On the other hand, in the rare case that a rebellion really happened, the shogun would want that rebellion to be as far from his capital as possible, so that rebel armies don't march into his capital easily. Instead, he would have more time to prepare his army and quash the rebels, as he is the strongest military power. Many Tokugawa policies like sankin-kōtai (参勤交代) and ikkoku-ichijō (一国一城, "one castle per fief") were also based on this logic. The King of Zhou though would probably never announce such policies: even if his subjects listened to him, such policies would be undesirable as such policies would render him unprotected and even weaker.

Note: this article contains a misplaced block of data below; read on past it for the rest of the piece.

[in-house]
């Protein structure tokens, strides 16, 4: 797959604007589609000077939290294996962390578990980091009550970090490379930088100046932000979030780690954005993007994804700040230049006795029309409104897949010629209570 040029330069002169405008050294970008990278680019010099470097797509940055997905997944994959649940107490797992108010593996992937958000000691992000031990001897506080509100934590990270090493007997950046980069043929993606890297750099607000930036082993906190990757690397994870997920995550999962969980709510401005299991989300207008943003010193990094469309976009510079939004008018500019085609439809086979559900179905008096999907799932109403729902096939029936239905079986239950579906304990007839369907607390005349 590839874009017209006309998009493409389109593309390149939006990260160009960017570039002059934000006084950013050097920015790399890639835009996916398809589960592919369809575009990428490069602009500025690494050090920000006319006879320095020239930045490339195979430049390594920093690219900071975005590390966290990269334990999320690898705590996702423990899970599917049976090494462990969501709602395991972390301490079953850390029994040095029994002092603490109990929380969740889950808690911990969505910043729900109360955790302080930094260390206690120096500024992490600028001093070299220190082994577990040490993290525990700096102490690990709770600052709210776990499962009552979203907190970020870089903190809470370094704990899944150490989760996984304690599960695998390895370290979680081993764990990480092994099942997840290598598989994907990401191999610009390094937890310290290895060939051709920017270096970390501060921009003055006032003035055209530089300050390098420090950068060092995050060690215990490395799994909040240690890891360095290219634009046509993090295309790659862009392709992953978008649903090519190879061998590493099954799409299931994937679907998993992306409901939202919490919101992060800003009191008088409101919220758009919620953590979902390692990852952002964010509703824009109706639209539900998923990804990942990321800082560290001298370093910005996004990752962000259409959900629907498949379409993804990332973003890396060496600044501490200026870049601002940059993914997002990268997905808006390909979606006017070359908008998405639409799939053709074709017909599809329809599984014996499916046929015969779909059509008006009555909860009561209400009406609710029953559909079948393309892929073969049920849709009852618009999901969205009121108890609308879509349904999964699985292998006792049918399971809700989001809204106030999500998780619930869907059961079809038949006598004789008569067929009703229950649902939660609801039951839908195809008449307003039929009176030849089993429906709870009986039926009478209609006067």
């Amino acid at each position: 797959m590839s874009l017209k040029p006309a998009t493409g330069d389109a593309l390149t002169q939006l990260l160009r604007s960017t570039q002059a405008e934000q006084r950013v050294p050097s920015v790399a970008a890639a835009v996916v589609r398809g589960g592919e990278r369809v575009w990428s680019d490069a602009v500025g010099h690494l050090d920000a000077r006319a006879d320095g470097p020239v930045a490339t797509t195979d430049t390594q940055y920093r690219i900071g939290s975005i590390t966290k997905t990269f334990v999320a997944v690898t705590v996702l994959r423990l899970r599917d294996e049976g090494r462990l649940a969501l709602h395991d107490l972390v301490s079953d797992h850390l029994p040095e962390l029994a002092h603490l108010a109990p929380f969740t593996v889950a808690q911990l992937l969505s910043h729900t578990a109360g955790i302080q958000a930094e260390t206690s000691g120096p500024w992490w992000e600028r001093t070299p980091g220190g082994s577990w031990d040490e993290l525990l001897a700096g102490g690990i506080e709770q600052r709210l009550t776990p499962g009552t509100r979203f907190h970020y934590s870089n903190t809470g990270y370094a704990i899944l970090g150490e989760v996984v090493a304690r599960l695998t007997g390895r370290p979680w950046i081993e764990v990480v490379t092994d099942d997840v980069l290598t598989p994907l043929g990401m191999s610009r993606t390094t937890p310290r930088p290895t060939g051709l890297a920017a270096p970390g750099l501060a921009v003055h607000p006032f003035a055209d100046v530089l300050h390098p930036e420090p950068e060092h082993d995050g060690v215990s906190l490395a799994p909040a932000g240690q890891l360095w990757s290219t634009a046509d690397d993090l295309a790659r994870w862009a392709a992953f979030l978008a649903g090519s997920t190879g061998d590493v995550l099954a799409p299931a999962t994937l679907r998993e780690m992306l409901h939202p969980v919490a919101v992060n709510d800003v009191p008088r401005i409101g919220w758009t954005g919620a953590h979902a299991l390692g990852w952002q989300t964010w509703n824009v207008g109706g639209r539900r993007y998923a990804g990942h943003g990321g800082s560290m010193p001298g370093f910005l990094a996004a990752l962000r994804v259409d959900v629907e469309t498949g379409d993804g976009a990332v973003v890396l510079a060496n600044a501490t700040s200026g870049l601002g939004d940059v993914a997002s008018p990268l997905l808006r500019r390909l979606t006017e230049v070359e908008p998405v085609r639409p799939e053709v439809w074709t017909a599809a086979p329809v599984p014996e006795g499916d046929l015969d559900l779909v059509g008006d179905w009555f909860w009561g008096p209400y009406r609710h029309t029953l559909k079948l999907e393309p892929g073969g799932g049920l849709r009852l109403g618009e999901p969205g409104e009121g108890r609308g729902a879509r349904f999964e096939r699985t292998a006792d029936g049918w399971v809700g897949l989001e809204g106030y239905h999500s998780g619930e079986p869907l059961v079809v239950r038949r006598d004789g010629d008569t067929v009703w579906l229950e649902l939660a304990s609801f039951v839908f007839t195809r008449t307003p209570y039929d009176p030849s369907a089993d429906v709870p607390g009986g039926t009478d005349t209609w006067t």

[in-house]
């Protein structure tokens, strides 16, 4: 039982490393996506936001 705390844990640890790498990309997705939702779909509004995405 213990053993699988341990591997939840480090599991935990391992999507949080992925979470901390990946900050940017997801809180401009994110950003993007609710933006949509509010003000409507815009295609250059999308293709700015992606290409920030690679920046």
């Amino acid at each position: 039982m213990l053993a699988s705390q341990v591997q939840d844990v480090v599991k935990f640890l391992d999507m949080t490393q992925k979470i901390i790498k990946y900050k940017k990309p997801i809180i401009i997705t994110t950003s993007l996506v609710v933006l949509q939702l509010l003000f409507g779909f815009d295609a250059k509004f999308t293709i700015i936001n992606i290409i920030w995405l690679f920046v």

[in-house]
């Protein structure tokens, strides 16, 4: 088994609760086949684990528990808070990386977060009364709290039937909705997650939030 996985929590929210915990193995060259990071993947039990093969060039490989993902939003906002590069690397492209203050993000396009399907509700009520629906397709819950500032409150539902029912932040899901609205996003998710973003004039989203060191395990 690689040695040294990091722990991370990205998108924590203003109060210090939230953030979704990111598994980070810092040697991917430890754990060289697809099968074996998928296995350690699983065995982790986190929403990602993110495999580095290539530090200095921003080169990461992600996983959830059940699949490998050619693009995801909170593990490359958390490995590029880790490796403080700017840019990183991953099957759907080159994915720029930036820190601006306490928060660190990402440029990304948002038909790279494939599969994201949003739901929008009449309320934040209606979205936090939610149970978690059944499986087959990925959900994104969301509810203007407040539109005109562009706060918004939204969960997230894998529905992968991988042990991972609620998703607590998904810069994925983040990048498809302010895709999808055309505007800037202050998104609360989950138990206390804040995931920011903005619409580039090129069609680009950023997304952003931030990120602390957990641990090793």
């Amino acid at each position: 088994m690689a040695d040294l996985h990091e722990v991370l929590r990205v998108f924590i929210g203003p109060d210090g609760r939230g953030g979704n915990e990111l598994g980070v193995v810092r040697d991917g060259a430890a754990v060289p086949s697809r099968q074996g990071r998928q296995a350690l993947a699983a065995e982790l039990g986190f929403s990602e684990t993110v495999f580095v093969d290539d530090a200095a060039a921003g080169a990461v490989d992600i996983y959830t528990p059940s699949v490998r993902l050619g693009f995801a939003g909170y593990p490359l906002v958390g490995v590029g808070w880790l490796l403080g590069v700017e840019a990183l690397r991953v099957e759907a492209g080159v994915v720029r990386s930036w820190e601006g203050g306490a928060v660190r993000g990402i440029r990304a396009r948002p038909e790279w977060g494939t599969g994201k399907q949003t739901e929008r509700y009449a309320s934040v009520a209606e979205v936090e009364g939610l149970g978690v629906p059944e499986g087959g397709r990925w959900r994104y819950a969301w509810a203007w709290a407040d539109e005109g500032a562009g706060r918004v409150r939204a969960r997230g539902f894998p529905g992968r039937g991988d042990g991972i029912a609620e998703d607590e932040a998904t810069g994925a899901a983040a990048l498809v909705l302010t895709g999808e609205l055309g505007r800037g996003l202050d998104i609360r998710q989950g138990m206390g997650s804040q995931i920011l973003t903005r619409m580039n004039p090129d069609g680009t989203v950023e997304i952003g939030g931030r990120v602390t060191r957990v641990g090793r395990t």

What if the shogun is no longer the strongest military power? Well, then he's no longer shogun. This happened thrice in Japanese history (the Genkō War 元弘の乱, the Sengoku Era and the Boshin War 戊辰戦争), which led to the end of the shogunate, and in the former two cases the establishment of a new one.

  • you have good points but it does require a bit more knowledge to appreciate your explanation. You should setup some questions and answer it yourself (if you want). Easier to spread the knowledge that way. Also most here don't read Chinese, putting them in answers intimidates the reader (or worse, might be seen as posturing). In any case, the translation is highly nuanced so it gets lost.
    – J Asia
    Aug 28, 2017 at 14:42